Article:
Heartbleed Bug Update: Change Passwords
SSL (secure socket layer) is used for encrypting information on the internet. OpenSSL is open-source software for SSL implementation across the Web.
18 April 2014
Since our last post we continued digging into the Heartbleed topic, to find out whether there was even a remote possibility of exposure. We found a potential vulnerability in Akamai, our internet-acceleration service provider, which they have announced publicly.
Out of an abundance of caution, we requested that all of our customers immediately change their passwords.
We made this recommendation despite the fact that our own core platform web servers are isolated from the public internet and thus not affected; nor were our own SSL appliances. Only the internet-acceleration service we use was affected.
Background on the Heartbleed Bug
SSL (secure socket layer) is the most widely used means of encrypting information on the internet, and it mitigates the potential of someone eavesdropping on you as you browse the Internet. OpenSSL is open-source software for SSL implementation across the Web. Akamai previously used the affected version of OpenSSL.
Akamai has stated that they had already patched their servers days before Heartbleed was publicly disclosed by OpenSSL. However, since Akamai (and the rest of the world) had been vulnerable for the time prior to the patch – we have been working with them to address any potential residual risk from their exposure. They have already rotated all of our certificates to ensure that we are not exposed to this issue from any possible exploit prior to the fix.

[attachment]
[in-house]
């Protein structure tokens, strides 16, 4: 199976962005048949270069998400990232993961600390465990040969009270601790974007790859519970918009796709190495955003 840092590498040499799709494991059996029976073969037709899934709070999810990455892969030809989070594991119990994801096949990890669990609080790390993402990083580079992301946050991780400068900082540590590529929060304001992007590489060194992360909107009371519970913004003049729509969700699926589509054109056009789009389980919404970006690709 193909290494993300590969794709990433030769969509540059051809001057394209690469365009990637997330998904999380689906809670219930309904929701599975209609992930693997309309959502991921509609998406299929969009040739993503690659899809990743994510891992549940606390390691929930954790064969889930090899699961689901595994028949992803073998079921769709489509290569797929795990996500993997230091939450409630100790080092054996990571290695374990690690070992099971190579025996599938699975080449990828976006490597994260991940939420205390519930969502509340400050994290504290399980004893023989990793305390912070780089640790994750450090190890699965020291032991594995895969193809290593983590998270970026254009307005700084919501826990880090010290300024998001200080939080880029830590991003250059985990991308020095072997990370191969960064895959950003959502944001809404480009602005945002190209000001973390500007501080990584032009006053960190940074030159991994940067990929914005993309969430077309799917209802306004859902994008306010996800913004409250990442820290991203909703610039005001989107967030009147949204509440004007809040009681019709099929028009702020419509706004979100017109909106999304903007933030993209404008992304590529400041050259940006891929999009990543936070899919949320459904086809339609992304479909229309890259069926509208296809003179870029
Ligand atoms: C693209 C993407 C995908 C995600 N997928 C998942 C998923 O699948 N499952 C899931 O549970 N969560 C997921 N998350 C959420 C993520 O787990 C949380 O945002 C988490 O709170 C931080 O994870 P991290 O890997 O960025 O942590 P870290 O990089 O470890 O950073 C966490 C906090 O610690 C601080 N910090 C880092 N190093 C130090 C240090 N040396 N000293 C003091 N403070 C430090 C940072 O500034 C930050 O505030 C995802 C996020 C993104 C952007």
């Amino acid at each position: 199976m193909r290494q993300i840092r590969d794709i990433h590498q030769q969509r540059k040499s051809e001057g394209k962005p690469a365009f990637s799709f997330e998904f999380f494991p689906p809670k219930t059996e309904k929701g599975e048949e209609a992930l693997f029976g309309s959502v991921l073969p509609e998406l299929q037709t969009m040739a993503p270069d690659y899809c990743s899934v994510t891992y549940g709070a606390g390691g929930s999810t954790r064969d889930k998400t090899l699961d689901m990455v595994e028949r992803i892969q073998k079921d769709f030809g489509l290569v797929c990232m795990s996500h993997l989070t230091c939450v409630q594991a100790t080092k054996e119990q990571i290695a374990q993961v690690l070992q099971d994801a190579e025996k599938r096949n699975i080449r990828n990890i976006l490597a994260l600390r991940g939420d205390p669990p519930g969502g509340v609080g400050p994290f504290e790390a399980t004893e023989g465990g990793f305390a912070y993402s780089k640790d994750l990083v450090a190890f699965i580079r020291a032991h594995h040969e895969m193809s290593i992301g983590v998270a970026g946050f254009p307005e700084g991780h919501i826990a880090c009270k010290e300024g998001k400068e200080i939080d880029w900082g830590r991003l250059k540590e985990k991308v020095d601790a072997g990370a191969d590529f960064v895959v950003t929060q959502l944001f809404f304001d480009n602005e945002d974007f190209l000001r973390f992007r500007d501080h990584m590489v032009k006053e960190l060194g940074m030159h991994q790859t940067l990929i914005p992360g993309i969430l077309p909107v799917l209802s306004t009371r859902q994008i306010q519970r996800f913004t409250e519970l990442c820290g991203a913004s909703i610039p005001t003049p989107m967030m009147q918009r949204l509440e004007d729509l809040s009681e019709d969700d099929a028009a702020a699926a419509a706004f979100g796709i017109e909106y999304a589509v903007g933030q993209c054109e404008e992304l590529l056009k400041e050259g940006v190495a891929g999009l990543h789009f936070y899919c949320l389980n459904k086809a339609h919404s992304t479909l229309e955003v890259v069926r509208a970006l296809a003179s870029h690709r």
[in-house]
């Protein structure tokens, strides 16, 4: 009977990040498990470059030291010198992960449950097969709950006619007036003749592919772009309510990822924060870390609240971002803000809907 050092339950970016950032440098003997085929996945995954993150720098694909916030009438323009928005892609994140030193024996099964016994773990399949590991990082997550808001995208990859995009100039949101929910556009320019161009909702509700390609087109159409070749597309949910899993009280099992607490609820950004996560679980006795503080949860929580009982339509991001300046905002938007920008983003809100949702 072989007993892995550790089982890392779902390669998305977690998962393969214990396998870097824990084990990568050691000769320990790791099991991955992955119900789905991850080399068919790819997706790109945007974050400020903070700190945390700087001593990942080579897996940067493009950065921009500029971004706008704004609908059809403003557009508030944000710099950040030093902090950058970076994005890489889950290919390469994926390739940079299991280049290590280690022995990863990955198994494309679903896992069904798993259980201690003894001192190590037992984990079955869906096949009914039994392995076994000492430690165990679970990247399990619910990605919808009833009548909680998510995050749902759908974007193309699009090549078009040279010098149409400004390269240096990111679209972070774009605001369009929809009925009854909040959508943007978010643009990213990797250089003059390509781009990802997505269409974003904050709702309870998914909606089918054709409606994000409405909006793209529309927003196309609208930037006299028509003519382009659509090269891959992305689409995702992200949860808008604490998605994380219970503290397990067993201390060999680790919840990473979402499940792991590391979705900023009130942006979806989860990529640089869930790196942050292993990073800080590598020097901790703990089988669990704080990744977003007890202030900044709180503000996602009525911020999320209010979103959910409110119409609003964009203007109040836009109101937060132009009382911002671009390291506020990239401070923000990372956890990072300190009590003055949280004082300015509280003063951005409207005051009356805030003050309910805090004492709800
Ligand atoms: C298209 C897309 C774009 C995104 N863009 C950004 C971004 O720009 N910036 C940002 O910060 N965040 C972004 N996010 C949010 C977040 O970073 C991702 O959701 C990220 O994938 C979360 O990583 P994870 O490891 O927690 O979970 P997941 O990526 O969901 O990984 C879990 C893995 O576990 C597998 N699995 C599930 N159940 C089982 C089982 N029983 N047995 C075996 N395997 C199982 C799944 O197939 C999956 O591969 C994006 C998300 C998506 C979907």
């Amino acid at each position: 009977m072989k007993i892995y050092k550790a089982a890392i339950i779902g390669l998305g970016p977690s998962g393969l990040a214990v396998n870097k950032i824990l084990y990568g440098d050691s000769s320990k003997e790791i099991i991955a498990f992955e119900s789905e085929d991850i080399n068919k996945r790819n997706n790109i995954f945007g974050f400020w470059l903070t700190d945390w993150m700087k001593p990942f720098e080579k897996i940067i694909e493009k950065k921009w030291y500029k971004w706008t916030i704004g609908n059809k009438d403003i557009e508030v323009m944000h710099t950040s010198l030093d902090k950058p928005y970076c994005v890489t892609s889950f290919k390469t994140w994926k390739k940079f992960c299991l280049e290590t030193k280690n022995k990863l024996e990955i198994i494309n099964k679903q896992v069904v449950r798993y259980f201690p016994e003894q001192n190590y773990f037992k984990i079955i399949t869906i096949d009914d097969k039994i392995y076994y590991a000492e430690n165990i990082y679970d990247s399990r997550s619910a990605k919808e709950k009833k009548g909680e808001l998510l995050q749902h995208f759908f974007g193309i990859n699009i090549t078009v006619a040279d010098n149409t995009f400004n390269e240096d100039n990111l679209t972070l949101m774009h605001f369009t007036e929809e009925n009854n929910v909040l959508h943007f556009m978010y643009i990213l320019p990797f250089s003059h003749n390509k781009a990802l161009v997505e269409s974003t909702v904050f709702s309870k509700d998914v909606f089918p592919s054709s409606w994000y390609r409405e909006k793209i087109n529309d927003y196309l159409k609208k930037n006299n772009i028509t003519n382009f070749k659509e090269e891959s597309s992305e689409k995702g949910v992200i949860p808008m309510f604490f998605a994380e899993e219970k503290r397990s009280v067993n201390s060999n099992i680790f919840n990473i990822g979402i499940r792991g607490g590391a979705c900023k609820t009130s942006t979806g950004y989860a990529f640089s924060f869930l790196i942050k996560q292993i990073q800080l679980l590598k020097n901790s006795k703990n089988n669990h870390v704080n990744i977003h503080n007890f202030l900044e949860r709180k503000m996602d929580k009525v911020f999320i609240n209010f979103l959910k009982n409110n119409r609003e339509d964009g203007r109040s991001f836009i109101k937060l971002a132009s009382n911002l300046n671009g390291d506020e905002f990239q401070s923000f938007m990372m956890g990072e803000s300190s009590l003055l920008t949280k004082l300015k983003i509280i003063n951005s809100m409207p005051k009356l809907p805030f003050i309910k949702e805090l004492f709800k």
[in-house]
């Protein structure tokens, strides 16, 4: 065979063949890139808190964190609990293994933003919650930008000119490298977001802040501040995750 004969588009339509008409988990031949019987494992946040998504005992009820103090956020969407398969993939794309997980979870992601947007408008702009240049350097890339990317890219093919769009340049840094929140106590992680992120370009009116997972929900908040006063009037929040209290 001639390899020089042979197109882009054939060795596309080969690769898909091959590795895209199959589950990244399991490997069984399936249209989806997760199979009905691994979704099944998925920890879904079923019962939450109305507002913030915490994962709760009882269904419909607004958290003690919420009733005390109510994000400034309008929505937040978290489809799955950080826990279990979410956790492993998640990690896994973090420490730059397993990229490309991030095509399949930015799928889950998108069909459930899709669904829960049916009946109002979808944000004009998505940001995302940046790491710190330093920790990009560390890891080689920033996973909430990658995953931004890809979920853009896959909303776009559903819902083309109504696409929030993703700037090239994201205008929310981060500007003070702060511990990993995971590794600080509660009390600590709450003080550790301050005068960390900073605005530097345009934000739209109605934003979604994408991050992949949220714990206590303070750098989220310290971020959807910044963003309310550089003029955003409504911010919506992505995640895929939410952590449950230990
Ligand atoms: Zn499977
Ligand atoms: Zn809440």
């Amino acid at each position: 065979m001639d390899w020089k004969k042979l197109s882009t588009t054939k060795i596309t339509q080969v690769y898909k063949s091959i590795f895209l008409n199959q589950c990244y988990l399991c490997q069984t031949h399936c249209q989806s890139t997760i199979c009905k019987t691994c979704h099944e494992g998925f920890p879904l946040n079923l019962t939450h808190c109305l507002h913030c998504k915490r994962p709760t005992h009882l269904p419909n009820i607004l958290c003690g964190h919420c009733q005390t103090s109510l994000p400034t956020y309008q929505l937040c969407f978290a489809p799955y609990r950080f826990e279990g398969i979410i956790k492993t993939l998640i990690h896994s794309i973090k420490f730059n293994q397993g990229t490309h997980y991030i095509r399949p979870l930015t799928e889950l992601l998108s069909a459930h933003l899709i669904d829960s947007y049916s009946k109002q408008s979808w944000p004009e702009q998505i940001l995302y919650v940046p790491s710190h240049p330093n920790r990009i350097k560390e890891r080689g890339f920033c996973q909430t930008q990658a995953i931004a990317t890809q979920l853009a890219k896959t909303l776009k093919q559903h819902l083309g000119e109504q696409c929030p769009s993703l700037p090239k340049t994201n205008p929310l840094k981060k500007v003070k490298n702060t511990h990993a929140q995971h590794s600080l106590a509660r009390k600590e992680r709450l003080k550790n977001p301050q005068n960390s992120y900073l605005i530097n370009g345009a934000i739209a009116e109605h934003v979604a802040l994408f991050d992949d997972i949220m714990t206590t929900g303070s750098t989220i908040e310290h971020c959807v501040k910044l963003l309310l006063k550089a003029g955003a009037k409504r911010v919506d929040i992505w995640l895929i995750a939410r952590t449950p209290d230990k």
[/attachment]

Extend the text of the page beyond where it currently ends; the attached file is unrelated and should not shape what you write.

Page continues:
We believe the best way to completely address the perceived or real risk is to tell users to change their passwords. So, out of an abundance of caution, this is exactly what we are doing.
There is some encouraging data out there suggesting that this bug was really unknown before public disclosure. According to published reports, the first scans with attempts to exploit Heartbleed started on April 9th - days after our internet-acceleration service provider patched their servers. Therefore, we believe that it is highly unlikely that any data transmitted to or from our servers through our internet-acceleration vendor has been compromised.
But, better be safe than sorry. We will keep you updated.
Mushegh Hakhinian represents Intralinks at the Cloud Security Alliance SME Council, is a certified information systems security professional, and is a frequent contributor to industry publications. Prior to joining Intralinks, Mr. Hakhinian lead security functions at a multi-tenant online banking service provider and an international bank.